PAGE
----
Jolly New Songs review – Impose Magazine
As Gdańsk, Poland-based band, Trupa Trupa, gear up to release their third record, Jolly New Songs, on Friday, October 27th, there’s a tangible sense of excitement for audiophiles and poetry-lovers alike.
It’s a much-needed vibe for today’s musical landscape: feelings of triumph make the tracks feel like anthems for a culture who needs this poetry to sooth them — a mother’s milk for our mal-nourished global psyche. The glorification of being imperfect swirls with a self-awareness akin to falling down in the middle of the street, and getting up laughing, rather than ashamed or embarrassed. It’s dark, but there’s no light without darkness. It’s no surprise after listening to the new album that the band’s name roughly translates to “Corpse Corpse,” which appeals to the goth and satirist in all of us. It’s also no shocker that singer and guitarist, Grzegorz Kwiatkowski, is an award-winning poet in Poland. In fact, Trupa Trupa themselves have been shortlisted for the Polish equivalent of the Mercury Music Prize. The depth of the lyrics is meticulously match-made to the musical compositions, creating a small universe of emotion for each of the 11 tracks on the forthcoming album.
Today, Impose has the exclusive of the album’s trailer, which only goes to show that this album is a gorgeous disorienting landscape of sound, light, motion and emotion.
First single, “To Me,” (which happens to be the last song on the record) was inspired by Walt Whitman’s legacy. With many genres interlaced – from post-rock, to grunge, to psych rock, to alternative, it swirls with through the body until it hits every atom, while the percussion syncs like a heartbeat. The video that accompanies the track offers a visceral vibe that feels like an exercise in perspective — disorienting and beautiful at once. It’s heavy and light at the same time. Calming and wild. Gritty and soft.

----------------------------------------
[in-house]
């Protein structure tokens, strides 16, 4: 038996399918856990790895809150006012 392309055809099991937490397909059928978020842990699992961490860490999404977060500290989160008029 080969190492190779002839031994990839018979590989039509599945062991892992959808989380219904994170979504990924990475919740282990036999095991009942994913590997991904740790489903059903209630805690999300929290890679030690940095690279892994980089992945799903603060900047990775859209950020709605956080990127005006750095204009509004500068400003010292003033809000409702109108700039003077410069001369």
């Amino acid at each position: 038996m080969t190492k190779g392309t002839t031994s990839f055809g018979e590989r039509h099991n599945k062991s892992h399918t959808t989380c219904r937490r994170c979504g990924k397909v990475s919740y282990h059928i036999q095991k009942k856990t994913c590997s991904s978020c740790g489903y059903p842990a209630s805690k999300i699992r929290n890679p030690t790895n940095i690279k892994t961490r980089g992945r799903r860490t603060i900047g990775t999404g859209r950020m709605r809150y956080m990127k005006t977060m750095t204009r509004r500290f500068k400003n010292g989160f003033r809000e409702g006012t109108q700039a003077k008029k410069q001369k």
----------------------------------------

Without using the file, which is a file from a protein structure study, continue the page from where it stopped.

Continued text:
Second single, “Coffin,” is a sullen love song that makes questions the definition of intensity, as the guitars over a sense of power and strength. The video, a fitting accompaniment, shows power stations in a nighttime haze of leafless trees and moonlight. The metaphor isn’t lost on lovers, dreamers, skeptics or realists.
The rest of the album, which you can hear next week, continues this nighttime ride through the mind. For such an intellectual and introspective piece of art, some may be surprised that you can dance to this album. Funk grooves move the hips with Can-inspired track “Falling” — highly recommended for lovers of Britpop. Psychedelic meltdowns mutate the Wurlitzer fairground music of “Only Good Weather” into something dark and psyche-scarring. “Mist” is a head-banging anthemic, heart-pounding invitation to question “what is right?” as you wander through the abyss of the mind. “Jolly New Song” hints at the album title and it’s meaning, through shimmering guitar riffs and pace changes that feel purposeful and hypnotizing. “Leave It All” appeals to the non-conformists of the world, and also those who aren’t tethered to materialism and empty values. “Love Supreme” is hauntingly beautiful with chanting layered over harmonic coos. “Never Forget” demands attention and pokes at what motivates us — is it humiliation or avoiding it? How fragile is the ego? What makes us tick? “Nonse of Us” answers those questions in a way, through a forward-pushing heavy drone that reminds us, without work, nothing changes.
Jolly New Songs comes heavily anticipated after their 2015 full-length, Headache, and fans will be thrilled that this new album picks up where the last one left off. The record will be released via Ici d’ailleurs (Yann Tiersen, Matt Elliott/The Third Eye Foundation, Stefan Wesołowski), and Blue Tapes and X-Ray Records (Jute Gyte, Tashi Dorji, Mats Gustafsson, Katie Gately) with American distribution via Forced Exposure. Jolly New Songs was recorded at Dickie Dreams studio in Gdansk, Poland, and produced by Michał Kupicz (recording, mixing and mastering).